We know that accidents are rarely caused by a single factor, they are often a series of events—the accident chain.  Taking a critical look at each event and linking them into the whole is difficult until the final link presents the fateful summary conclusion.

We have to be aware of pivotal events that often lie outside the original planning boundaries. Anytime you encounter one of these, your risk-averse antenna should alert you.  Remove or mitigate the risk option, or you are in danger of continuing the chain.

Teaching Judgment

Can you train a pilot to react with considered judgment when emotions consume rational thought? Is it possible to define scenarios that exercise in-flight decision making under pressure? One solution is carefully scripted ‘progressive revelation’ scenarios to evaluate and ‘grow’ pilot judgment with changing conditions.

This is the period of training where I prefer to make an initial flight with a pilot in a simulator. When I introduce a factor that requires a decision, it is helpful to put the sim on HOLD to discuss questions or comments the pilot has about their options. This is difficult to do in the airplane, especially if you are in IMC and ATC is waiting for your response.

Scripting a scenario that involves a finite fuel supply, changing weather conditions (revealed during the flight) and realistic equipment failures can cause a pilot to exercise their ability to evaluate options and modify their flight strategy. While the answer appears simple, you can get yourself entangled with the distracting realities. Teaching judgment is a difficult and demanding task.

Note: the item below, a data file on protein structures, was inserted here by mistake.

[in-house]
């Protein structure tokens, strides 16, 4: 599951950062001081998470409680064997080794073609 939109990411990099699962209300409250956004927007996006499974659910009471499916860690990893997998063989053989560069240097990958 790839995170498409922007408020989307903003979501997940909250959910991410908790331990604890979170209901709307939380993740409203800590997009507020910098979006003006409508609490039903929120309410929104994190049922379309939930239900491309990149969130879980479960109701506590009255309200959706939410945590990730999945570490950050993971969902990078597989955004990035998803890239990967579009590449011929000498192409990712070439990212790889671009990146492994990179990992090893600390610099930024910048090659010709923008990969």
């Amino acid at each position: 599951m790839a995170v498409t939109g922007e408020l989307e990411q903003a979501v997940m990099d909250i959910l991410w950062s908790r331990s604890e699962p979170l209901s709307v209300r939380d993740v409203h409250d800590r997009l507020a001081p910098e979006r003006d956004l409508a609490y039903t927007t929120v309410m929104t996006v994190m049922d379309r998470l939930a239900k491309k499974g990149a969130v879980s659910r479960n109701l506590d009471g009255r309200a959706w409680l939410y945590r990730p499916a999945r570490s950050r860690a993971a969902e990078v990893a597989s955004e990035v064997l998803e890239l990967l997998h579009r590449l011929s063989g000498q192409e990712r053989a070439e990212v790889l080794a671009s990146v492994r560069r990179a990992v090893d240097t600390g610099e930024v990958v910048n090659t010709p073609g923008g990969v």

Learning from another person’s experiences by reading such books as Flying IFR (Collins), or Instrument Flying (Taylor) can proved a wealth of information and professional perspective.

Programs such as IFR Bootcamp or IFR Mastery (Pilot Workshops) is another means of gaining more knowledge, honing skills, and developing your ability to make better judgments. Some excellent scenarios can be found in the latter.

Ted Spitzmiller is a CFII with the Civil Air Patrol, FAASTeam member and Editor of IFR Refresher.

This article originally appeared in the July 2015 issue of IFR Refresher magazine.

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Ever had a gear-up landing? I’ll tell you about mine in a moment, but first, when I was assembling today’s video it occurred to me that retractable landing gear systems are quite the test of human factors engineering. And the modern trend toward high-performance aircraft with fixed gear—Cirrus mainly—is basically genius at work.

I swept five years worth of gear-up landing accidents and I’m continuing the research to build a little more data. I know for a fact that not all of them are reported to the NTSB and some don’t even make it as insurance claims. My educated guess is there are 20 to 40 gear-ups of various sorts every year, a surprising number of them in air transport aircraft. The takeaway is that if you give homo the sap a way to insert himself into what’s supposed to be a faultless mechanical system, he’ll find a way to bollix it up, either through unintentional ineptitude or willful negligence.

The latter relates to owners who just refuse to maintain gear systems even minimally and their insurers pay the price in the $60,000 slide. Given the declining value of airframes, the gear-up damage that used to be routine to fix is now more likely than ever to produce a write off. I think there may be more of this going on than, say, a decade ago, but the data is just too murky to prove it.

As noted in the video, a little more than half of gear-up landings are the result of pilots just forgetting to grab the little handle for various reasons, but mostly because they got distracted by something that interrupted their normal routine. And the next sound they heard was tick-tick-tick, scrape, bang and oh, s&^t. Surprise, we know thy name and the four-inch step off a wing to a runway is it. Some 15 percent of gear-ups are actually collapses, so if you want to exclude them, the pilot-induced percentage is higher.

Designers and engineers have devised various schemes to defeat gear-up disasters with moderate success. I’m a little surprised that given the advances in avionics and with autonomy looming on the horizon, no one has come up with a better automatic gear system than Piper’s airspeed/throttle-based backstop. It’s somewhat cumbersome and caused so much trouble and confusion when it first appeared that for awhile, Piper was selling kits to disable it.